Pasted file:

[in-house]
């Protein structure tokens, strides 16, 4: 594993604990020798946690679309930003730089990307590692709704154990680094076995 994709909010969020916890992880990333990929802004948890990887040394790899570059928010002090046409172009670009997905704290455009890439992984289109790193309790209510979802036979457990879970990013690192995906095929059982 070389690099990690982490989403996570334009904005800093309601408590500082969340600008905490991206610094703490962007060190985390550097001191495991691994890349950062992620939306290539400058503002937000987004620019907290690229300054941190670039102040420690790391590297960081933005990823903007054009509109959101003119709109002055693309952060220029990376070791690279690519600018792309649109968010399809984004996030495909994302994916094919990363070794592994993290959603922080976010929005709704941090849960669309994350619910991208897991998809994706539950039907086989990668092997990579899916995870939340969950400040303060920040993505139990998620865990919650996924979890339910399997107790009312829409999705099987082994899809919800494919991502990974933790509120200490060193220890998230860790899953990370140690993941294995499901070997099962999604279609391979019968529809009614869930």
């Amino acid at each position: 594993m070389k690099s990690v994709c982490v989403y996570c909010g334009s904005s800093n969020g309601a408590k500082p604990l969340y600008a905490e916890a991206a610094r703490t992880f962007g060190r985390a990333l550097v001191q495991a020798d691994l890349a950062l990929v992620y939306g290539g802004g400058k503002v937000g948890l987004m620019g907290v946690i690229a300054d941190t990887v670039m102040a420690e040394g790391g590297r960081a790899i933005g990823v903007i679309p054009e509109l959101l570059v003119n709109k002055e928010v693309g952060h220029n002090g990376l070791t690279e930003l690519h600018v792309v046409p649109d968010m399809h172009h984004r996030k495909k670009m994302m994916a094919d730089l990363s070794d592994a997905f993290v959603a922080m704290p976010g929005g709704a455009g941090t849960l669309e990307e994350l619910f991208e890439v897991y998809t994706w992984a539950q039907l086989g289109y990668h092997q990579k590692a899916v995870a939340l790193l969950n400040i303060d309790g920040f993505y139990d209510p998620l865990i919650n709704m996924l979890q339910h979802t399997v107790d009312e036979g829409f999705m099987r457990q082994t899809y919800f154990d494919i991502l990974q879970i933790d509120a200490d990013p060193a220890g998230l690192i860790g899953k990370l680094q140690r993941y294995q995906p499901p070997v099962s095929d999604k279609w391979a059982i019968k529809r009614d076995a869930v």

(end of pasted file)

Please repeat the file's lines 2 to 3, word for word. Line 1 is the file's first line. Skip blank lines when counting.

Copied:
């Protein structure tokens, strides 16, 4: 594993604990020798946690679309930003730089990307590692709704154990680094076995 994709909010969020916890992880990333990929802004948890990887040394790899570059928010002090046409172009670009997905704290455009890439992984289109790193309790209510979802036979457990879970990013690192995906095929059982 070389690099990690982490989403996570334009904005800093309601408590500082969340600008905490991206610094703490962007060190985390550097001191495991691994890349950062992620939306290539400058503002937000987004620019907290690229300054941190670039102040420690790391590297960081933005990823903007054009509109959101003119709109002055693309952060220029990376070791690279690519600018792309649109968010399809984004996030495909994302994916094919990363070794592994993290959603922080976010929005709704941090849960669309994350619910991208897991998809994706539950039907086989990668092997990579899916995870939340969950400040303060920040993505139990998620865990919650996924979890339910399997107790009312829409999705099987082994899809919800494919991502990974933790509120200490060193220890998230860790899953990370140690993941294995499901070997099962999604279609391979019968529809009614869930």
């Amino acid at each position: 594993m070389k690099s990690v994709c982490v989403y996570c909010g334009s904005s800093n969020g309601a408590k500082p604990l969340y600008a905490e916890a991206a610094r703490t992880f962007g060190r985390a990333l550097v001191q495991a020798d691994l890349a950062l990929v992620y939306g290539g802004g400058k503002v937000g948890l987004m620019g907290v946690i690229a300054d941190t990887v670039m102040a420690e040394g790391g590297r960081a790899i933005g990823v903007i679309p054009e509109l959101l570059v003119n709109k002055e928010v693309g952060h220029n002090g990376l070791t690279e930003l690519h600018v792309v046409p649109d968010m399809h172009h984004r996030k495909k670009m994302m994916a094919d730089l990363s070794d592994a997905f993290v959603a922080m704290p976010g929005g709704a455009g941090t849960l669309e990307e994350l619910f991208e890439v897991y998809t994706w992984a539950q039907l086989g289109y990668h092997q990579k590692a899916v995870a939340l790193l969950n400040i303060d309790g920040f993505y139990d209510p998620l865990i919650n709704m996924l979890q339910h979802t399997v107790d009312e036979g829409f999705m099987r457990q082994t899809y919800f154990d494919i991502l990974q879970i933790d509120a200490d990013p060193a220890g998230l690192i860790g899953k990370l680094q140690r993941y294995q995906p499901p070997v099962s095929d999604k279609w391979a059982i019968k529809r009614d076995a869930v």